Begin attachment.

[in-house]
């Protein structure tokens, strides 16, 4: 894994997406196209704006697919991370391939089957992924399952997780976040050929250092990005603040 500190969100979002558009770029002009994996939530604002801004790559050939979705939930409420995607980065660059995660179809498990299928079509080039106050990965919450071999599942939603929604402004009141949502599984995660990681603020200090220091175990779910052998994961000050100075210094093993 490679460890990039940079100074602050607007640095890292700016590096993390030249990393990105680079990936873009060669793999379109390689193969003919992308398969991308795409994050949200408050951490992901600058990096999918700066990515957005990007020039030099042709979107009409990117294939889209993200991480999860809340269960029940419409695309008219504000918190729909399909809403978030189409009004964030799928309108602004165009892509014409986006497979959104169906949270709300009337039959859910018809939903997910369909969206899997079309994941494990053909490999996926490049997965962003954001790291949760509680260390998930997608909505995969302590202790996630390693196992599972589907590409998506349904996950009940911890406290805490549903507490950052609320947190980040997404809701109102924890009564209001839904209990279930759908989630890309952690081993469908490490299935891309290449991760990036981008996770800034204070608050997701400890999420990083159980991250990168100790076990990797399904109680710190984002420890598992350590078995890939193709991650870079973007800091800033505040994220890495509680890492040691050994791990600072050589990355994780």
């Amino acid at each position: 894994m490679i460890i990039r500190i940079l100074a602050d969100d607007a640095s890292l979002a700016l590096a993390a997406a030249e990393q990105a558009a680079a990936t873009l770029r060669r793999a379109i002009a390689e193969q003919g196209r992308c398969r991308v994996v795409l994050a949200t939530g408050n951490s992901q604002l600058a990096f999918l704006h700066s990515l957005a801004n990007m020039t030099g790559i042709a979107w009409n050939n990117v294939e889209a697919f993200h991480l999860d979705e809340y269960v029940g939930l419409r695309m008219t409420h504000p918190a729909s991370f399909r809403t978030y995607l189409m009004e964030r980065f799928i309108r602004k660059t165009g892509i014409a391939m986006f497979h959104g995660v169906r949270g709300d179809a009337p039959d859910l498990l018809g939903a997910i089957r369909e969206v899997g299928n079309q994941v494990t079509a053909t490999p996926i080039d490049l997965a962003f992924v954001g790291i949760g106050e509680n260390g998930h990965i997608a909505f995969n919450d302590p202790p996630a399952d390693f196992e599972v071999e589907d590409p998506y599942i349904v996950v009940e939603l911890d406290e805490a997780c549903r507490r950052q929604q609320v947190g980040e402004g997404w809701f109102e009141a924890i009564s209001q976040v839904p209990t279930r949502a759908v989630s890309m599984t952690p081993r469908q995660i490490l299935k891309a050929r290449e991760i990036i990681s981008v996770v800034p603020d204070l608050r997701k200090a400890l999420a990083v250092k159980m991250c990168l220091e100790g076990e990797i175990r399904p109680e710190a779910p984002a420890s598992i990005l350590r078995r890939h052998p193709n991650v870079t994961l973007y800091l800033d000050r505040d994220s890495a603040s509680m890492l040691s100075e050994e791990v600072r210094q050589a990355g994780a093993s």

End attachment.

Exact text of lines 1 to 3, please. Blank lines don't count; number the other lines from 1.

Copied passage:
[in-house]
């Protein structure tokens, strides 16, 4: 894994997406196209704006697919991370391939089957992924399952997780976040050929250092990005603040 500190969100979002558009770029002009994996939530604002801004790559050939979705939930409420995607980065660059995660179809498990299928079509080039106050990965919450071999599942939603929604402004009141949502599984995660990681603020200090220091175990779910052998994961000050100075210094093993 490679460890990039940079100074602050607007640095890292700016590096993390030249990393990105680079990936873009060669793999379109390689193969003919992308398969991308795409994050949200408050951490992901600058990096999918700066990515957005990007020039030099042709979107009409990117294939889209993200991480999860809340269960029940419409695309008219504000918190729909399909809403978030189409009004964030799928309108602004165009892509014409986006497979959104169906949270709300009337039959859910018809939903997910369909969206899997079309994941494990053909490999996926490049997965962003954001790291949760509680260390998930997608909505995969302590202790996630390693196992599972589907590409998506349904996950009940911890406290805490549903507490950052609320947190980040997404809701109102924890009564209001839904209990279930759908989630890309952690081993469908490490299935891309290449991760990036981008996770800034204070608050997701400890999420990083159980991250990168100790076990990797399904109680710190984002420890598992350590078995890939193709991650870079973007800091800033505040994220890495509680890492040691050994791990600072050589990355994780």
């Amino acid at each position: 894994m490679i460890i990039r500190i940079l100074a602050d969100d607007a640095s890292l979002a700016l590096a993390a997406a030249e990393q990105a558009a680079a990936t873009l770029r060669r793999a379109i002009a390689e193969q003919g196209r992308c398969r991308v994996v795409l994050a949200t939530g408050n951490s992901q604002l600058a990096f999918l704006h700066s990515l957005a801004n990007m020039t030099g790559i042709a979107w009409n050939n990117v294939e889209a697919f993200h991480l999860d979705e809340y269960v029940g939930l419409r695309m008219t409420h504000p918190a729909s991370f399909r809403t978030y995607l189409m009004e964030r980065f799928i309108r602004k660059t165009g892509i014409a391939m986006f497979h959104g995660v169906r949270g709300d179809a009337p039959d859910l498990l018809g939903a997910i089957r369909e969206v899997g299928n079309q994941v494990t079509a053909t490999p996926i080039d490049l997965a962003f992924v954001g790291i949760g106050e509680n260390g998930h990965i997608a909505f995969n919450d302590p202790p996630a399952d390693f196992e599972v071999e589907d590409p998506y599942i349904v996950v009940e939603l911890d406290e805490a997780c549903r507490r950052q929604q609320v947190g980040e402004g997404w809701f109102e009141a924890i009564s209001q976040v839904p209990t279930r949502a759908v989630s890309m599984t952690p081993r469908q995660i490490l299935k891309a050929r290449e991760i990036i990681s981008v996770v800034p603020d204070l608050r997701k200090a400890l999420a990083v250092k159980m991250c990168l220091e100790g076990e990797i175990r399904p109680e710190a779910p984002a420890s598992i990005l350590r078995r890939h052998p193709n991650v870079t994961l973007y800091l800033d000050r505040d994220s890495a603040s509680m890492l040691s100075e050994e791990v600072r210094q050589a990355g994780a093993s």